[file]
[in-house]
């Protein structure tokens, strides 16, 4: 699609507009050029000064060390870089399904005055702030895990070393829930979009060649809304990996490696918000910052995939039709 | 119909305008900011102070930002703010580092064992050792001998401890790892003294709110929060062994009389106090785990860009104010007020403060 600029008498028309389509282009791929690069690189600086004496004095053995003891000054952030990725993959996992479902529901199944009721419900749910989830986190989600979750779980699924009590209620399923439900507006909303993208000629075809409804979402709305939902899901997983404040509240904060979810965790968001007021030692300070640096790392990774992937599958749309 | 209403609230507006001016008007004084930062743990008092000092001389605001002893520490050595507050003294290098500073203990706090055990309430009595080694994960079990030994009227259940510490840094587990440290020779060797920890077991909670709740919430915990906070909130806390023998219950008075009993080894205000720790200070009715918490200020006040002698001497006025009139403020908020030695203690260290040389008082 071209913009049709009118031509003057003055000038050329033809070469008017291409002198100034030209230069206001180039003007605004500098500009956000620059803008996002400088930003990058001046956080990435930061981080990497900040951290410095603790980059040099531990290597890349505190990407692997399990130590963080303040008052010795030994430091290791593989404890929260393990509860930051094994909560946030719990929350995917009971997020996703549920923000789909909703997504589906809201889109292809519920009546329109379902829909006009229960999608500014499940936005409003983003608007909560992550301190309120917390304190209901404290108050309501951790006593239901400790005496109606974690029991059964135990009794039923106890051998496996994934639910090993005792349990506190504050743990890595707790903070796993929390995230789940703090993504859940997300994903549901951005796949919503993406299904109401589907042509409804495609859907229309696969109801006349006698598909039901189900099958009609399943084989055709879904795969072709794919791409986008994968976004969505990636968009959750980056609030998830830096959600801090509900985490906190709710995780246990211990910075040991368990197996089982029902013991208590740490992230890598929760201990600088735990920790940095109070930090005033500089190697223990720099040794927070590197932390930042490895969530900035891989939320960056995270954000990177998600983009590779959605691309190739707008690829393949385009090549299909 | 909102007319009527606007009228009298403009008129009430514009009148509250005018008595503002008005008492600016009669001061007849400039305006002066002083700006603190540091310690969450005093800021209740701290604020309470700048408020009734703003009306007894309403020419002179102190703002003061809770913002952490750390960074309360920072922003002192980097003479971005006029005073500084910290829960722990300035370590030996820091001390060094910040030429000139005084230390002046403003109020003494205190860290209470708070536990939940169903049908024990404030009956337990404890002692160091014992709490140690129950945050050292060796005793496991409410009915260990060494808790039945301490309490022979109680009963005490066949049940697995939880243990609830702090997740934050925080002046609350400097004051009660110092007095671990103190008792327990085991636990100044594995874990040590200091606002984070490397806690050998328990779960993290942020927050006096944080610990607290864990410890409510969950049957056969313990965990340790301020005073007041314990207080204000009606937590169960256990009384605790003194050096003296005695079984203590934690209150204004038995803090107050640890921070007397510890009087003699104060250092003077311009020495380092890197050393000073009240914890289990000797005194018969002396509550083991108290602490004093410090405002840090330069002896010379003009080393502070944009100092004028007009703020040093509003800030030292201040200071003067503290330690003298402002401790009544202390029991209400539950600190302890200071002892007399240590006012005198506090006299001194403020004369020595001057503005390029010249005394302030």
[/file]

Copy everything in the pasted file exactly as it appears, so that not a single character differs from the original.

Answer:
[in-house]
């Protein structure tokens, strides 16, 4: 699609507009050029000064060390870089399904005055702030895990070393829930979009060649809304990996490696918000910052995939039709 | 119909305008900011102070930002703010580092064992050792001998401890790892003294709110929060062994009389106090785990860009104010007020403060 600029008498028309389509282009791929690069690189600086004496004095053995003891000054952030990725993959996992479902529901199944009721419900749910989830986190989600979750779980699924009590209620399923439900507006909303993208000629075809409804979402709305939902899901997983404040509240904060979810965790968001007021030692300070640096790392990774992937599958749309 | 209403609230507006001016008007004084930062743990008092000092001389605001002893520490050595507050003294290098500073203990706090055990309430009595080694994960079990030994009227259940510490840094587990440290020779060797920890077991909670709740919430915990906070909130806390023998219950008075009993080894205000720790200070009715918490200020006040002698001497006025009139403020908020030695203690260290040389008082 071209913009049709009118031509003057003055000038050329033809070469008017291409002198100034030209230069206001180039003007605004500098500009956000620059803008996002400088930003990058001046956080990435930061981080990497900040951290410095603790980059040099531990290597890349505190990407692997399990130590963080303040008052010795030994430091290791593989404890929260393990509860930051094994909560946030719990929350995917009971997020996703549920923000789909909703997504589906809201889109292809519920009546329109379902829909006009229960999608500014499940936005409003983003608007909560992550301190309120917390304190209901404290108050309501951790006593239901400790005496109606974690029991059964135990009794039923106890051998496996994934639910090993005792349990506190504050743990890595707790903070796993929390995230789940703090993504859940997300994903549901951005796949919503993406299904109401589907042509409804495609859907229309696969109801006349006698598909039901189900099958009609399943084989055709879904795969072709794919791409986008994968976004969505990636968009959750980056609030998830830096959600801090509900985490906190709710995780246990211990910075040991368990197996089982029902013991208590740490992230890598929760201990600088735990920790940095109070930090005033500089190697223990720099040794927070590197932390930042490895969530900035891989939320960056995270954000990177998600983009590779959605691309190739707008690829393949385009090549299909 | 909102007319009527606007009228009298403009008129009430514009009148509250005018008595503002008005008492600016009669001061007849400039305006002066002083700006603190540091310690969450005093800021209740701290604020309470700048408020009734703003009306007894309403020419002179102190703002003061809770913002952490750390960074309360920072922003002192980097003479971005006029005073500084910290829960722990300035370590030996820091001390060094910040030429000139005084230390002046403003109020003494205190860290209470708070536990939940169903049908024990404030009956337990404890002692160091014992709490140690129950945050050292060796005793496991409410009915260990060494808790039945301490309490022979109680009963005490066949049940697995939880243990609830702090997740934050925080002046609350400097004051009660110092007095671990103190008792327990085991636990100044594995874990040590200091606002984070490397806690050998328990779960993290942020927050006096944080610990607290864990410890409510969950049957056969313990965990340790301020005073007041314990207080204000009606937590169960256990009384605790003194050096003296005695079984203590934690209150204004038995803090107050640890921070007397510890009087003699104060250092003077311009020495380092890197050393000073009240914890289990000797005194018969002396509550083991108290602490004093410090405002840090330069002896010379003009080393502070944009100092004028007009703020040093509003800030030292201040200071003067503290330690003298402002401790009544202390029991209400539950600190302890200071002892007399240590006012005198506090006299001194403020004369020595001057503005390029010249005394302030």